Mindfulness: The Art & Science of Changing Your Brain
What do you think about when you hear the word “mindfulness?” To be honest, I used to think “nope, not for me!”. Breath in, breath out, follow my breath. Ugh! I honestly couldn’t see the point and every time I tried it seemed like a miserable failure.
And then I attended a workshop by the brilliant Dan Siegel, MD and also began reading one of his many books on mindfulness entitled “The Mindful Therapist.” My mind has been forever changed now that I’m beginning to understand why mindfulness is so critical to our health.
I’m going to give you a 3 part synopsis of how Dr. Siegel’s work on mindfulness has changed my life:
1. Mindfulness can be defined as: awareness of the present experience with acceptance, no judgement
2. Our brain naturally goes a thousand miles a minute. That’s what it is designed to do. When we practice bringing it to the present moment physiological and structural changes occur in our brains! Yes, the act of bringing our mind to the moment changes the very structure of our brain.
3. As this happens, there are PROFOUND consequences. I will name a few: we become more open, less rigid in our thinking, more creative and resilient, less anxious, able to act rather than to react.
Practicing mindfulness is tough stuff. But it’s with the act of practicing, the act of drawing your mind to the quite present moment WITHOUT JUDGMENT that the magic happens.
Below is a story of one person’s journey with a 30 min meditation. Enjoy.
Recently I went to a 30-minute guided mindfulness meditation session. The teacher spoke for about 5 minutes at the beginning of the session, suggesting ways we could approach quieting our minds for that half hour. She suggested relinquishing following the breath, which is a typical approach to mindfulness meditation.
Instead she referred to a passage she had recently stumbled upon in the Bhagavad Gita that suggested that the labor, or effort, was the goal of this meditation practice; that we should not expect results or a mindfulness “product.” She went on to give us other ideas to use as a focus: the deep red of fall leaves that correlates with the chakra of groundedness, or the fiery red that corresponds to passion for life and self-confidence. We could also focus on an image from nature, or the words “softer, softer, softer.”
Then she was quiet. The room was quiet. My mind was not quiet: “ ‘Effort,’ I like that idea, just keep putting in the work at all my endeavors, yes, effort, interesting.” Then I observed that I was “thinking.” “Thinking,” I told myself.
I tried to see the two colors of red and feel grounded and self-confident. My mind wandered to an image of a leaf I had seen earlier that day; it had startled me by being so loud just by turning onto another leaf after a puff of wind.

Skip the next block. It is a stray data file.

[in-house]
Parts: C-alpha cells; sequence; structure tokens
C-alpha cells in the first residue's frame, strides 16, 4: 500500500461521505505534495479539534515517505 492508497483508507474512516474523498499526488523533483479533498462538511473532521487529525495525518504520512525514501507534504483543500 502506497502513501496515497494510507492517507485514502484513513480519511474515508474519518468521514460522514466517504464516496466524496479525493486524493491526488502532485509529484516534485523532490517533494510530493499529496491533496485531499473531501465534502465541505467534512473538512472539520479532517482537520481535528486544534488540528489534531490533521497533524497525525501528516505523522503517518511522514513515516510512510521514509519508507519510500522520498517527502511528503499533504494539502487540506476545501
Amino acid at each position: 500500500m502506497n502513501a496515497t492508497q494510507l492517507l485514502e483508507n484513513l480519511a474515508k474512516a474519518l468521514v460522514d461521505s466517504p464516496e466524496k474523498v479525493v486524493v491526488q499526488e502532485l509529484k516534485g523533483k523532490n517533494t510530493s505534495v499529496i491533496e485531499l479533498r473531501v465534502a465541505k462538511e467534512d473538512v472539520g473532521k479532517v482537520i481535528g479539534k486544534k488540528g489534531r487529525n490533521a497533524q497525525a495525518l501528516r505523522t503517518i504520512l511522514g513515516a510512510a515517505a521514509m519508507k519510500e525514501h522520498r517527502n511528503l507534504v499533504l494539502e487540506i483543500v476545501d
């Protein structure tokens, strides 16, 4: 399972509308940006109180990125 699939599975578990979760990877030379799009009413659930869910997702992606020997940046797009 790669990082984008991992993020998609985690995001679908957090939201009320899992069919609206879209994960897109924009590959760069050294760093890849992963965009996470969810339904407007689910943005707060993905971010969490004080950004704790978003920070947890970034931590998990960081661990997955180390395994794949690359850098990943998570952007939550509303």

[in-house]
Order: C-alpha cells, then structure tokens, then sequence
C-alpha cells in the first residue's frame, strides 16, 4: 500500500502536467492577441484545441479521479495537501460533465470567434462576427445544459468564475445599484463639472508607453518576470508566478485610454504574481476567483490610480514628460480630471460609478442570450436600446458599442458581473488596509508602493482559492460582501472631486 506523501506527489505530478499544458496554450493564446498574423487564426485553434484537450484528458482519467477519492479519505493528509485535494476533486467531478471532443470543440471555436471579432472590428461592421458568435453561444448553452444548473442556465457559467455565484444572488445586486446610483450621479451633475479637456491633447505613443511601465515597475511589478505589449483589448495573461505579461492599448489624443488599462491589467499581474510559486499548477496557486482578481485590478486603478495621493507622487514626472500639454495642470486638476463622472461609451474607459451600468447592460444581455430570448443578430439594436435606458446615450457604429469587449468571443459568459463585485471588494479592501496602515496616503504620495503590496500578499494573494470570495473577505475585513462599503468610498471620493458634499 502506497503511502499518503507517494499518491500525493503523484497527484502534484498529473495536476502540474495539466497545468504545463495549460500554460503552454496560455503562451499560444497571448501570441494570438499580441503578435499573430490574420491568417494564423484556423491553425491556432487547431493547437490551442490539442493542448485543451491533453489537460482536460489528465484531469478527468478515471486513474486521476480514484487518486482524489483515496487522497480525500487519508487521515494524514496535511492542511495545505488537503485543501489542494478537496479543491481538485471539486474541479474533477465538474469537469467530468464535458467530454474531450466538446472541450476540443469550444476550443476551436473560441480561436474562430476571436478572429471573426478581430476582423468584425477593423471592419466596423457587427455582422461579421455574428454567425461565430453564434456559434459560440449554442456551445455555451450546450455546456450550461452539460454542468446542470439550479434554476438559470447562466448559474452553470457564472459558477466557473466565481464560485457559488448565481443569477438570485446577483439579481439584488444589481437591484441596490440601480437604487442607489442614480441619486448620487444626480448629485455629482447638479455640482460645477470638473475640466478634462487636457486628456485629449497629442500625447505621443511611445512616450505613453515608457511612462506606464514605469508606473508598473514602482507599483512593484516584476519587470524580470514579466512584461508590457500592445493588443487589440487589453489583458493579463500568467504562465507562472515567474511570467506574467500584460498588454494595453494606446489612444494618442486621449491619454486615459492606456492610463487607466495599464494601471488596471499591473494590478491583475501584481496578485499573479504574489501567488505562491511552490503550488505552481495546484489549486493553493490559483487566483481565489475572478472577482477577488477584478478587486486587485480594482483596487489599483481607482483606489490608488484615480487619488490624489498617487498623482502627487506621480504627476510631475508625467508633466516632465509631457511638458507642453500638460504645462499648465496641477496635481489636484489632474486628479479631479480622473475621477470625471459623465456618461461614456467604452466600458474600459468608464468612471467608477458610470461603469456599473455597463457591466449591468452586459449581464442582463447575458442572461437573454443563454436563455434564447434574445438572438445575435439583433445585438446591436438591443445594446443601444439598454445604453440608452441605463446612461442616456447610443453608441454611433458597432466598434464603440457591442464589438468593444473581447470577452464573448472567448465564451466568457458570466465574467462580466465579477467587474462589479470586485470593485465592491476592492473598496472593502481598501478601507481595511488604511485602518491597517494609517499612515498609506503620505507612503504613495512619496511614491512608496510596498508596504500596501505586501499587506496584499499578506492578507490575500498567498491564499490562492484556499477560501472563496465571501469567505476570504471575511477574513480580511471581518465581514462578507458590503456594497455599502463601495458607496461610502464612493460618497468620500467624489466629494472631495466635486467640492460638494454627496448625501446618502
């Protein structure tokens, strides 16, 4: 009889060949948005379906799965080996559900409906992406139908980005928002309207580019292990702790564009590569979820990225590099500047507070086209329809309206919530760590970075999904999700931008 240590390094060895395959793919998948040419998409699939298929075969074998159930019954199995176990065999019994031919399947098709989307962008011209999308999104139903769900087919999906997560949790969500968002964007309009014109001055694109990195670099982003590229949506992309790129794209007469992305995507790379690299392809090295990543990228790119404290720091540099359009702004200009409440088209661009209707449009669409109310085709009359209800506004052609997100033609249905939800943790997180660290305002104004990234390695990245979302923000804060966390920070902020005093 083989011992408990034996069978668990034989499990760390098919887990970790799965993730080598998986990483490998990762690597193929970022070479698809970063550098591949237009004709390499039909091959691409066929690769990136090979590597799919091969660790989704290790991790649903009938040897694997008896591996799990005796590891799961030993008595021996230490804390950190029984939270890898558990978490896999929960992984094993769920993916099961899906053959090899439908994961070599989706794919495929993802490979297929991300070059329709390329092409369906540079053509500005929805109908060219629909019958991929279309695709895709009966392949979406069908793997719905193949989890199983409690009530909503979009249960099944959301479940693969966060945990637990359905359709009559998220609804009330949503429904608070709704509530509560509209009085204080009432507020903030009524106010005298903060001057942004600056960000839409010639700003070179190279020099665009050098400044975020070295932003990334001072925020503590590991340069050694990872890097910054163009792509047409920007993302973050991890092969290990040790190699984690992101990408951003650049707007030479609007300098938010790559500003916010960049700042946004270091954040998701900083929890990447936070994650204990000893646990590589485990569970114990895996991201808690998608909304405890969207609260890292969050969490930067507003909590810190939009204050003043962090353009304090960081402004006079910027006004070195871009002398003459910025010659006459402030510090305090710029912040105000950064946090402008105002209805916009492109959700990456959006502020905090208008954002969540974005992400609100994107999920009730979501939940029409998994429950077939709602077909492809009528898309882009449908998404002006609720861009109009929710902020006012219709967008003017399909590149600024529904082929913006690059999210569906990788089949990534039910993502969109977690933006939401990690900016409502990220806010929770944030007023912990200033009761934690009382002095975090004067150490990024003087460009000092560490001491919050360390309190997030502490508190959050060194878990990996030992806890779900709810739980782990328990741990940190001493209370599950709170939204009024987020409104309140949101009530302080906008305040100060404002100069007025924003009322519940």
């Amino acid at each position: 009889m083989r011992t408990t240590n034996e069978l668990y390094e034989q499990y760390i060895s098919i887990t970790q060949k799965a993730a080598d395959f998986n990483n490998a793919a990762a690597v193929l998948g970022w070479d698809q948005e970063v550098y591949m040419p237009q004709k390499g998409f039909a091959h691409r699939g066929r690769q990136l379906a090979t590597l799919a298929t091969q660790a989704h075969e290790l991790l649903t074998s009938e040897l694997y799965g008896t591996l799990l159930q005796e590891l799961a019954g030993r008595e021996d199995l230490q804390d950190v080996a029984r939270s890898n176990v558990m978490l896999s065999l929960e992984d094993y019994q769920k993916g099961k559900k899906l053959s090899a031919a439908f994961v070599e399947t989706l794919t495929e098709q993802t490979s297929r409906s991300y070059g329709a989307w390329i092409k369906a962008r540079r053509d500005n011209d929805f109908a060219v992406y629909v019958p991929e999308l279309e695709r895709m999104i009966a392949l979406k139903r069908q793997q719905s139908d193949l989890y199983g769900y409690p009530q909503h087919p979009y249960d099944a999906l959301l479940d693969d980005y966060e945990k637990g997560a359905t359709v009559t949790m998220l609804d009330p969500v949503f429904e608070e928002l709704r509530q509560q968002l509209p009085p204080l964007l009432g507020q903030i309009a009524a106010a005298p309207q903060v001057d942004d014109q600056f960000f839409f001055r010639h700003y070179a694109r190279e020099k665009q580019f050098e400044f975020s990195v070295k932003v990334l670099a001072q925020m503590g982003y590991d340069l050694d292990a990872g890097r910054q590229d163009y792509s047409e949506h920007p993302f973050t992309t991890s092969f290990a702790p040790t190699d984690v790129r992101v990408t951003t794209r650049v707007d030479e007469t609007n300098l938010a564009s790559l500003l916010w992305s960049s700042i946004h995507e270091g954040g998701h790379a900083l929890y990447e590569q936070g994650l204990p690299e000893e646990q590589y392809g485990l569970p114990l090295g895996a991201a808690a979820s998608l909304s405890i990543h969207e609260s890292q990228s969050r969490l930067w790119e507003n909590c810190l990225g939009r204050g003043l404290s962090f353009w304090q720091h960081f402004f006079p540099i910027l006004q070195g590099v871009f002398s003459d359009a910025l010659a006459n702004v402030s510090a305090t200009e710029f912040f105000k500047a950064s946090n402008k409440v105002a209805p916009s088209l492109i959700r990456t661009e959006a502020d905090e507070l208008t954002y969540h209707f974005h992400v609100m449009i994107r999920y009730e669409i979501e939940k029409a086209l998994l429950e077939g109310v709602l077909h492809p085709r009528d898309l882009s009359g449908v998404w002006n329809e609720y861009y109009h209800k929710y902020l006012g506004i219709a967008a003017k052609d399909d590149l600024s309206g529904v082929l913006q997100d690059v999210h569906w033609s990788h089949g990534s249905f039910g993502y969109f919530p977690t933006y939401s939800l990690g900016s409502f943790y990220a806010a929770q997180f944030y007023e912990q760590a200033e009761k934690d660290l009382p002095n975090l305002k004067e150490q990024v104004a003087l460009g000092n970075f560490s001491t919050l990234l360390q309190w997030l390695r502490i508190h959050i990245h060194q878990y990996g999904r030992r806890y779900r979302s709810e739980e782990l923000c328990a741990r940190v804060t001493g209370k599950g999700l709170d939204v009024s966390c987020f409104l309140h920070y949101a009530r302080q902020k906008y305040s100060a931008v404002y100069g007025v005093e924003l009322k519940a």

The room stayed quiet. My neck felt tired. I felt tired. I wondered if anyone would mind if I quietly lay down. I decided they would.
I remembered an image I like that I recently cut out from a magazine—a young woman, smiling, her arm draped around her painted self-portrait (with the help of Photoshop). My words for that image have been “Here I am; I am good.” I want to be her: solid; self-confident; with an inner self that she herself has created that goes with her throughout her day, unchanging, no matter the circumstances. I stayed with this image for a few minutes.
I continued to move from image to image, occasionally saying the words “softer, softer, softer.” These words were soothing.
Then the session was over. I walked home and Ms. Anxiety swept into me like a Nor’easter. At home I stared out my window at the crescent moon’s light.
No results? Perhaps what the meditation leader meant by the words “effort” and “labor” was “engagement”—that engaging with any activity, including mindfulness meditation, is accepting, not resisting the activity. I stared at the moon and thought, “I will continue this labor as best I can.”
Ha! I’ve just spent 2 hours playing Freecell on my computer. The images from last week’s meditation session have grown pale. Today was an anxious day and “engagement” seemed impossible. I know the labor takes practice (as in, it must take place). I am resisting.
But: Begin again. Loud leaf. Quiet night. Re-engage to groundedness and self-confidence. “Here I am; I am good.” Softer, softer, softer.
That’s so cool that mindfulness can actually change one’s brain structure! I have to give this mindfulness thing another try if it has the potential to make me less vulnerable to anxiety.
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